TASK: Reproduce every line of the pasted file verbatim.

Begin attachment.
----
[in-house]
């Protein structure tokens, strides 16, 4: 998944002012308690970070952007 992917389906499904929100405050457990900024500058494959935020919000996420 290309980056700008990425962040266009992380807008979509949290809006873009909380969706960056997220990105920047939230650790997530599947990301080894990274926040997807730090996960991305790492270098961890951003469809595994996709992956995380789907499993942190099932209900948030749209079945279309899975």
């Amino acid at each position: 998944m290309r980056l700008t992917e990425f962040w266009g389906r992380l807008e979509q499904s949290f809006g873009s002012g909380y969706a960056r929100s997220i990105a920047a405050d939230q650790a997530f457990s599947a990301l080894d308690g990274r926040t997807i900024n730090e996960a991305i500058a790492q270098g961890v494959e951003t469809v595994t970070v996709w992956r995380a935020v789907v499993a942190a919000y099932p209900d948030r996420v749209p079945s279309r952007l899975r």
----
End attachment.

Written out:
[in-house]
């Protein structure tokens, strides 16, 4: 998944002012308690970070952007 992917389906499904929100405050457990900024500058494959935020919000996420 290309980056700008990425962040266009992380807008979509949290809006873009909380969706960056997220990105920047939230650790997530599947990301080894990274926040997807730090996960991305790492270098961890951003469809595994996709992956995380789907499993942190099932209900948030749209079945279309899975």
């Amino acid at each position: 998944m290309r980056l700008t992917e990425f962040w266009g389906r992380l807008e979509q499904s949290f809006g873009s002012g909380y969706a960056r929100s997220i990105a920047a405050d939230q650790a997530f457990s599947a990301l080894d308690g990274r926040t997807i900024n730090e996960a991305i500058a790492q270098g961890v494959e951003t469809v595994t970070v996709w992956r995380a935020v789907v499993a942190a919000y099932p209900d948030r996420v749209p079945s279309r952007l899975r």